Women earned majority of doctoral degrees in 2016 for 8th straight year and outnumber men in grad sc
The Council of Graduate Schools (CGS) released its annual report today on US graduate school enrollment and degrees for 2016 and here are some of the more interesting findings in this year’s report:
For the eighth year in a row, women earned a majority of doctoral degrees awarded at US universities in 2016. Of the 78,744 doctoral degrees awarded in 2016 (Table B.25), women earned 40,407 of those degrees and 52.1% of the total, compared to 37,145 degrees awarded to men who earned 47.9% of the total (see top chart above). Women have now earned a majority of doctoral degrees in each academic year since 2009. Previously, women started earning a majority of associate’s degrees for the first time in 1978, a majority of master’s degrees in 1981, and a majority of bachelor’s degrees in 1982 according to the Department of Education. Therefore, 2009 marked the year when men officially became the “second sex” in higher education by earning a minority of college degrees at all college levels from associate’s degrees to doctoral degrees.
By field of study, women earning doctoral degrees in 2016 outnumbered men in 7 of the 11 graduate fields tracked by the CGS (see top chart above): Arts and Humanities (54% female), Biology (51.7%, and one of the STEM fields that we hear so much about in terms of female under-representation), Education (69.4%), Health Sciences (69.9)%, Public Administration (77.4%), Social and Behavioral Studies (60.2%) and Other fields (50.7%). Men still earned a majority of 2016 doctoral degrees in the fields of Business (54.1% male), Engineering (77.2%), Math and Computer Science (74.2%), and Physical and Earth Sciences (66.4%).
The middle chart above shows the gender breakdown for master’s degrees awarded in 2016 (from Table B.24) and the gender disparity in favor of females is significant – women earned 57.4% of all master’s degrees in 2016, which would also mean that women earned nearly 135 master’s degrees last year for every 100 degrees earned by men. Like for doctoral degrees, women outnumbered men in the same 7 out of the 11 fields of graduate study and in some of those fields the gender disparity was huge. For example, women earned nearly 400 master’s degrees in health sciences for every 100 men, more than 350 master’s degrees in public administration for every 100 men and more than 300 master’s degrees in education for every 100 men.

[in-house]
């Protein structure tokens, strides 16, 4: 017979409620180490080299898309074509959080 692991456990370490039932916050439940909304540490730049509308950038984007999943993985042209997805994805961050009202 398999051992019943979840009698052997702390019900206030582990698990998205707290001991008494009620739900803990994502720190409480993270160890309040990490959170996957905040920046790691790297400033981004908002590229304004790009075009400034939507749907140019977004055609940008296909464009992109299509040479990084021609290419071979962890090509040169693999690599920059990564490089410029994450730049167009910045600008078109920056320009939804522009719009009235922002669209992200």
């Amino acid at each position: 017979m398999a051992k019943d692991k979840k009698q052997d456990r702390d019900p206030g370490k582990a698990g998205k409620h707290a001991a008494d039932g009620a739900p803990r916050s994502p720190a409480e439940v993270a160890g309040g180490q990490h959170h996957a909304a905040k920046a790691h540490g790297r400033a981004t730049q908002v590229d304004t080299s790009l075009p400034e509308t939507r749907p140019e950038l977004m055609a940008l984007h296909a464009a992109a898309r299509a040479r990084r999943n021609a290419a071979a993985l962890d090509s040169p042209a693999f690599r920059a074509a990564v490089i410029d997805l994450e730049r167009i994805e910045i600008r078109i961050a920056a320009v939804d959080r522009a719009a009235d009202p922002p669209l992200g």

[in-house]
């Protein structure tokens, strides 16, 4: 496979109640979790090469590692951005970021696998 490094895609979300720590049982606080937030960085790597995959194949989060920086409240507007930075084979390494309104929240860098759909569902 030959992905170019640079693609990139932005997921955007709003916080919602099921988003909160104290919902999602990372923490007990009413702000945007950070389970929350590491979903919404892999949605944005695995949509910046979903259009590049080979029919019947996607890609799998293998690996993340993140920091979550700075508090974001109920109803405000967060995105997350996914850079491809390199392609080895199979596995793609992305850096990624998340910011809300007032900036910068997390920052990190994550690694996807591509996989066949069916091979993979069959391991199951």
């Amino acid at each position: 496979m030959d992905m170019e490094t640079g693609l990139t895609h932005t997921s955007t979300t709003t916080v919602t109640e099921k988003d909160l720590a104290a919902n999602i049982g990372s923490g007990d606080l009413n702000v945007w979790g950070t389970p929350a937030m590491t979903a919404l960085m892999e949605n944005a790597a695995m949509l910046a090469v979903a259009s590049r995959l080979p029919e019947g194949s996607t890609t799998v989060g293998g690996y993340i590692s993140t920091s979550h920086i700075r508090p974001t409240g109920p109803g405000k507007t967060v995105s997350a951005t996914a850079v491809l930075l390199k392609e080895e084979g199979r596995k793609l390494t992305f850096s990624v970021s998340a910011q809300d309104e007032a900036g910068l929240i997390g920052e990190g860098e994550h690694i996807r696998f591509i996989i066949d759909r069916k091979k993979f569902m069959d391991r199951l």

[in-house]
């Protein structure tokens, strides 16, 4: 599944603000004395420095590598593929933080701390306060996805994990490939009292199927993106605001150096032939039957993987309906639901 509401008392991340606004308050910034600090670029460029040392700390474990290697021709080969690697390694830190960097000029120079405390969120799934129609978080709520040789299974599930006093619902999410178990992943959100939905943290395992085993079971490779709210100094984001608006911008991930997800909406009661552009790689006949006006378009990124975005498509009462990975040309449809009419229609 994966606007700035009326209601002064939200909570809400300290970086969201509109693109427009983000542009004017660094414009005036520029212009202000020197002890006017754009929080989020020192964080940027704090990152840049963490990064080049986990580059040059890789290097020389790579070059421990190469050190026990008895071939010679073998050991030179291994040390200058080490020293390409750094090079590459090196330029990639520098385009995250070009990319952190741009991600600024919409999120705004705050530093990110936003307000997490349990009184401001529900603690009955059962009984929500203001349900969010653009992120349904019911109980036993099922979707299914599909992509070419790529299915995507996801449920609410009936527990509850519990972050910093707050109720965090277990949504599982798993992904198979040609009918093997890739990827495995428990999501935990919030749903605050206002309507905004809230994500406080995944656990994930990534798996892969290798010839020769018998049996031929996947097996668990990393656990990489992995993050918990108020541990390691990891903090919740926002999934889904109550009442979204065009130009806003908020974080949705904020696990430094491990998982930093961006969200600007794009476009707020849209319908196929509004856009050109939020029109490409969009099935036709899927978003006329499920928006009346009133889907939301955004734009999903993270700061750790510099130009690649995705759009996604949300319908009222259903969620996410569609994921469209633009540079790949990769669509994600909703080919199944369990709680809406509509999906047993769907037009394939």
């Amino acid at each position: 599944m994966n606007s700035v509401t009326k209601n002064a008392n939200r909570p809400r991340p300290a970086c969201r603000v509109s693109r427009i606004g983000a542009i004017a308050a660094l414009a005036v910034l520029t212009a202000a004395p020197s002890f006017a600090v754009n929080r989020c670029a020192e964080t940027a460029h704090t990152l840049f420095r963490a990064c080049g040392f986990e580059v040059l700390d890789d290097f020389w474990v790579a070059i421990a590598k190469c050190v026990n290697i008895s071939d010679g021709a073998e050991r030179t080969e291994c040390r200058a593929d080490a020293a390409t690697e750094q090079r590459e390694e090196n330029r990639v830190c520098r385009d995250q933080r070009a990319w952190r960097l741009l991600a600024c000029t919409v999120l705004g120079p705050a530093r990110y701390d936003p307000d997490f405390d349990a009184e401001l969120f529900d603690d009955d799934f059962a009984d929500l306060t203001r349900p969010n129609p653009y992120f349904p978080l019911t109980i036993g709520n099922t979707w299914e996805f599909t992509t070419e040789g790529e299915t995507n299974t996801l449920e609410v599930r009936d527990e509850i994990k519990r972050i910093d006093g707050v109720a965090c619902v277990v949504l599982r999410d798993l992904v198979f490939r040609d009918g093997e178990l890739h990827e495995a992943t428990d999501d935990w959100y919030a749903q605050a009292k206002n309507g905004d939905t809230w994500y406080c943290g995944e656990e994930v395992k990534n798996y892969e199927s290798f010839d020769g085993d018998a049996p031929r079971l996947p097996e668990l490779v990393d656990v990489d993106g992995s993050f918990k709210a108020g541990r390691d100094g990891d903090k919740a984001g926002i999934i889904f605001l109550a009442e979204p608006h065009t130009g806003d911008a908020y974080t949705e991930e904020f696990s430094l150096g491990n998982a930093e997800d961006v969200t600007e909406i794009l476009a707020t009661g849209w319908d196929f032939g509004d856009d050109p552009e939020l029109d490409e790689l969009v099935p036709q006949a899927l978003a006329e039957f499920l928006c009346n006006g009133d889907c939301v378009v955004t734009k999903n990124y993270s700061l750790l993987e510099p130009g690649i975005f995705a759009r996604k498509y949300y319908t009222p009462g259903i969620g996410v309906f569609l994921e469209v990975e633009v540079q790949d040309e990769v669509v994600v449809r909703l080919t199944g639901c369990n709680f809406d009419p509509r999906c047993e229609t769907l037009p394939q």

The bottom chart above displays total graduate enrollment in 2016 by gender and field for all graduate school programs in the US (certificate, master’s and doctoral degrees from Table B.13), showing that there is a significant gender gap in favor of women for students attending US graduate schools. Women represent 57.5% of all graduate students in the US, meaning that there are now more than 135 women enrolled in graduate school for every 100 men. In certain fields like Education (75% female), Health Sciences (77.7% female) and Public Administration (77.1%), women outnumber men by a factor of almost three or more. By field of study, women enrolled in graduate school outnumber men in the same 7 out of the 11 graduate fields of study noted above, with females being a minority share of graduate students in only Business (45.1% female), Engineering (24.7% female), Math and Computer Science (31.5% female), and Physical and Earth Sciences (37% female).